This Report - published by the International Labour Organization (ILO) -
addresses complex themes relating to migrant work and migrant workers in the
international hotel industry, recognizing that the experience of migrant
workers (international and internal), their employers and the wider community
varies greatly in different countries and cultures.
The migrant workers' presence in the hotel industry has the potential to
benefit host countries and employers at destination in bringing new skills,
knowledge and innovation as well as a competitive advantage to many companies.
Migrant workers can also benefit from their migration experience via higher
earnings (wage gaps between the country of origin and destination) as well as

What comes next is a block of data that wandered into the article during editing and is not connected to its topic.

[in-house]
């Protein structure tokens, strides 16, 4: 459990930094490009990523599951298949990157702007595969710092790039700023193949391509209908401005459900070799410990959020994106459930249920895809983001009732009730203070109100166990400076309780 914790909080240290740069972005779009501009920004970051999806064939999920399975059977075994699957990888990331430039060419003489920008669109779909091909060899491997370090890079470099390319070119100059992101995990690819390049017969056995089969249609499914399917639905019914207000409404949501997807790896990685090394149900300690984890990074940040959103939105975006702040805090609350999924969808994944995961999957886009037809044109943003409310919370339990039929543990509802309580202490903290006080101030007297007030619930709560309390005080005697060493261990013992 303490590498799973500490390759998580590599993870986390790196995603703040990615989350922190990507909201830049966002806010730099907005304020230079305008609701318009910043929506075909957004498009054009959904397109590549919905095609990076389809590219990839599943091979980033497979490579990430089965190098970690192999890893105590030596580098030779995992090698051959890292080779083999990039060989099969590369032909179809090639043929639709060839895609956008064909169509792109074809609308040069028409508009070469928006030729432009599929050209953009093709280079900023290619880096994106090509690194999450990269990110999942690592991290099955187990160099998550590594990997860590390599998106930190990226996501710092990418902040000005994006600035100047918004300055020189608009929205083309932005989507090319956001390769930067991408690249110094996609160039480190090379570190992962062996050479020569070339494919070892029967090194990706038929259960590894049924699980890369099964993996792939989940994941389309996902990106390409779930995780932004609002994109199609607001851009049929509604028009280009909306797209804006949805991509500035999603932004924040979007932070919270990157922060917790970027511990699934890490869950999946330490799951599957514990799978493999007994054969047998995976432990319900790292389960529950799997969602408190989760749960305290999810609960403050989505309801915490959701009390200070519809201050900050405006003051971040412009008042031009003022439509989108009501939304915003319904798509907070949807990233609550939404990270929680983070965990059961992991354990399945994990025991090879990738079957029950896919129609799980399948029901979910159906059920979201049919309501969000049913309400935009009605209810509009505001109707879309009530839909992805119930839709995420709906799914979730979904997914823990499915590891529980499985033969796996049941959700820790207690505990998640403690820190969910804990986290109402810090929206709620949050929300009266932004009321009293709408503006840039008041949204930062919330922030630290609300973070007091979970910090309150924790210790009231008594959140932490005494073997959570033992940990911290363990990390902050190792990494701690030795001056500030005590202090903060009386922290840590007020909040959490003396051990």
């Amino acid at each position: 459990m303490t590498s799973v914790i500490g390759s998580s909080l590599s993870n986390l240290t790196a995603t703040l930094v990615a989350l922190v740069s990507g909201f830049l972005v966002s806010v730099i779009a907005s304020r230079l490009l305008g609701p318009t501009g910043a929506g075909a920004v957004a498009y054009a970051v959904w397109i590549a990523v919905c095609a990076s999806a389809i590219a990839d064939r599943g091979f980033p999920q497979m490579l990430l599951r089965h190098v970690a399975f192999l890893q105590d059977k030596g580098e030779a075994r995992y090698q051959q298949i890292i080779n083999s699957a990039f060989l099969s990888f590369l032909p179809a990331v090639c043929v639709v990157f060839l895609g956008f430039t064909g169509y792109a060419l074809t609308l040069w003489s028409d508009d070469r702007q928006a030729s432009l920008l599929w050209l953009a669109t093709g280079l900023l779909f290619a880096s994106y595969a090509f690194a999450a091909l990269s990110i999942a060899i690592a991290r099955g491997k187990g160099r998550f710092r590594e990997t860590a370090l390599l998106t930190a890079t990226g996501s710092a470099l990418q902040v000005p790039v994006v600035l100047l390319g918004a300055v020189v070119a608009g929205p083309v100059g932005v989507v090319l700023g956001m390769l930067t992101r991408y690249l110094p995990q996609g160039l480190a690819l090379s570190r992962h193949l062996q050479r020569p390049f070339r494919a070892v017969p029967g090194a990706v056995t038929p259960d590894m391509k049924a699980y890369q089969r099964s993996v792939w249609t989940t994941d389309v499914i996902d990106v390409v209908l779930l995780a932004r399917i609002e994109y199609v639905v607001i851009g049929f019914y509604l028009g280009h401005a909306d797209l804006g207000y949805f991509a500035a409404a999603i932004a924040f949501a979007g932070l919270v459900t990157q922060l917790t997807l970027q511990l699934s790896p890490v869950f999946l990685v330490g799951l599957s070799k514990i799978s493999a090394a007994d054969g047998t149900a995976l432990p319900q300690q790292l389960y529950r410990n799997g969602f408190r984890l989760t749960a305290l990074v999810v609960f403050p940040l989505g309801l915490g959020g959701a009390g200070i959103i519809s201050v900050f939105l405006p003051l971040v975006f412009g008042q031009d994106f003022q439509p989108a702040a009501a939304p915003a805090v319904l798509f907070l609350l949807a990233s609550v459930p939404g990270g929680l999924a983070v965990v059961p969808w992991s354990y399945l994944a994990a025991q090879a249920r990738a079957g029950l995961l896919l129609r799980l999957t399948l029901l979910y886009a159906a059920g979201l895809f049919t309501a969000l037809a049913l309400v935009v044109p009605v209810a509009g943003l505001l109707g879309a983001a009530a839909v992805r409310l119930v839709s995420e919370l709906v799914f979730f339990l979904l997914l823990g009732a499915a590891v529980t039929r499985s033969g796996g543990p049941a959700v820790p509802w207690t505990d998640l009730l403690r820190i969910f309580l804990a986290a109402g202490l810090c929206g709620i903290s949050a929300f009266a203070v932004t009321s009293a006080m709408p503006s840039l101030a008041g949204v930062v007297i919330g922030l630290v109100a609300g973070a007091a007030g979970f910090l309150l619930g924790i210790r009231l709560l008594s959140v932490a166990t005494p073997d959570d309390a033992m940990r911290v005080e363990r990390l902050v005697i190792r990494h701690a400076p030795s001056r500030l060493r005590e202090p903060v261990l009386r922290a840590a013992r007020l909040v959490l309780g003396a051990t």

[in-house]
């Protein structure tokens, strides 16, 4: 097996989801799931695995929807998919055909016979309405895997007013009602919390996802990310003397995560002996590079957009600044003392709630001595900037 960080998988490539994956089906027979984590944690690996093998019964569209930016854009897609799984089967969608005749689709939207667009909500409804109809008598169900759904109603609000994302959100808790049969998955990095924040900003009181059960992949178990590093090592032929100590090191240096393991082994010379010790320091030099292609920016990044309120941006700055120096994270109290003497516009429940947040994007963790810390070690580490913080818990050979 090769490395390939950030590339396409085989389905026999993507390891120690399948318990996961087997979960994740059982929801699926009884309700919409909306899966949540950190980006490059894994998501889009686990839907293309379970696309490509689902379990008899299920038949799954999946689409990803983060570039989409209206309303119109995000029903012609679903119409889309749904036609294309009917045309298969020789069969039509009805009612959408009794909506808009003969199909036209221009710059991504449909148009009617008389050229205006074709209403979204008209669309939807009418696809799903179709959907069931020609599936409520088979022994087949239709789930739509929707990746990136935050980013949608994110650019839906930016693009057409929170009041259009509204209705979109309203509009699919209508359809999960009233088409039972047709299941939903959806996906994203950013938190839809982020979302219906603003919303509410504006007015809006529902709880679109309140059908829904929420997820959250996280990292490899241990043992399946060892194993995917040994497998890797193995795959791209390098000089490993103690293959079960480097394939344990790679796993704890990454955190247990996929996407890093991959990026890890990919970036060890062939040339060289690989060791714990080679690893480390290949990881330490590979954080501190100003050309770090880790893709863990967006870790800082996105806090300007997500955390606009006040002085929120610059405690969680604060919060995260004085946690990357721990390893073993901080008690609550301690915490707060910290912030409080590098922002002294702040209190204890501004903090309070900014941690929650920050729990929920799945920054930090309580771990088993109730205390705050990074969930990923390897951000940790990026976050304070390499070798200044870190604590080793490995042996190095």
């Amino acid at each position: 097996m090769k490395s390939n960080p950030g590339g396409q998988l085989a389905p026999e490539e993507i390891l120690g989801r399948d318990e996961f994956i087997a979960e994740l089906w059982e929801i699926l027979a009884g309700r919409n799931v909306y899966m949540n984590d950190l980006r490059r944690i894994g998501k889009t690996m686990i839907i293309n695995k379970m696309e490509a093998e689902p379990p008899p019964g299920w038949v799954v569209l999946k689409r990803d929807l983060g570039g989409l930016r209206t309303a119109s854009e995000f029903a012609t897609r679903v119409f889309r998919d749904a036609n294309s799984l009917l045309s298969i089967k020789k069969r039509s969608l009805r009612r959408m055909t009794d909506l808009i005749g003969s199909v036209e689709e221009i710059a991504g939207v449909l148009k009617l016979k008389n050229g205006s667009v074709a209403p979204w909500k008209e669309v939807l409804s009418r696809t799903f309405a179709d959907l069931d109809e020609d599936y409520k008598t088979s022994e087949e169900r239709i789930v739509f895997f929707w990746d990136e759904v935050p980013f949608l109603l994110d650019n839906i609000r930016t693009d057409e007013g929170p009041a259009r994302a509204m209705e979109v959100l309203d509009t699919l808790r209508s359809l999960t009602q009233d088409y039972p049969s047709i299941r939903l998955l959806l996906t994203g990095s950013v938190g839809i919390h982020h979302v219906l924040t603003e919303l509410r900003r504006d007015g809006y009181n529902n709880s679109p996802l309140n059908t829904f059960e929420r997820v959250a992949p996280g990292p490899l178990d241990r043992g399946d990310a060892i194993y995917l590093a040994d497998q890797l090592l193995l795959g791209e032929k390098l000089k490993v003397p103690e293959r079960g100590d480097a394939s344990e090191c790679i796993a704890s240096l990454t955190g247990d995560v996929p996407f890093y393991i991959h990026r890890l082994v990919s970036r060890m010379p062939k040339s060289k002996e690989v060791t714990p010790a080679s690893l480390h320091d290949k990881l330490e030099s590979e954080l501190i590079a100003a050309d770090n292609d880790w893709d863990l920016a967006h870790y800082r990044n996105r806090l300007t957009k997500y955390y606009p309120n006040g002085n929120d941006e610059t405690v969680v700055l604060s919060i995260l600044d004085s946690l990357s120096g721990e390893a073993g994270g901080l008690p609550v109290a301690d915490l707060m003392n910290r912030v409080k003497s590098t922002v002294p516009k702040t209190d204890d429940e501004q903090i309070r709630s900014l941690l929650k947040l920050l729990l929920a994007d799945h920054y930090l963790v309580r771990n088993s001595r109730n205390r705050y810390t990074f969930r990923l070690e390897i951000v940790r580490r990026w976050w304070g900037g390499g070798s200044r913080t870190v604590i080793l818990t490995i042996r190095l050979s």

the acquisition of skills (technical, occupational and soft skills). However,
many migrant workers accept low paid and casual work; their employment is
oftentimes seasonal. Segmentation of the labour market, stereotyping and
discrimination make the foreign(-born) workforce more vulnerable than the local
one. Especially where migrant workers have little or no education or training,
they face a heightened risk of exploitation.
Training opportunities are therefore crucial for migrant workers. As stressed
at the Global Dialogue Forum on New Developments and Challenges in the
Hospitality and Tourism Sector that was held at the ILO in November 2010, "the
future HCT workforce will have greater diversity of gender, ethnic background
and age profile. To be effective, approaches to skills development for the
sector should be part of long-term national growth strategies so that skills
development, the industry's HR needs and overall national labour market
policies are linked".
AplusA-online.de - Source: International Labour Organization (ILO)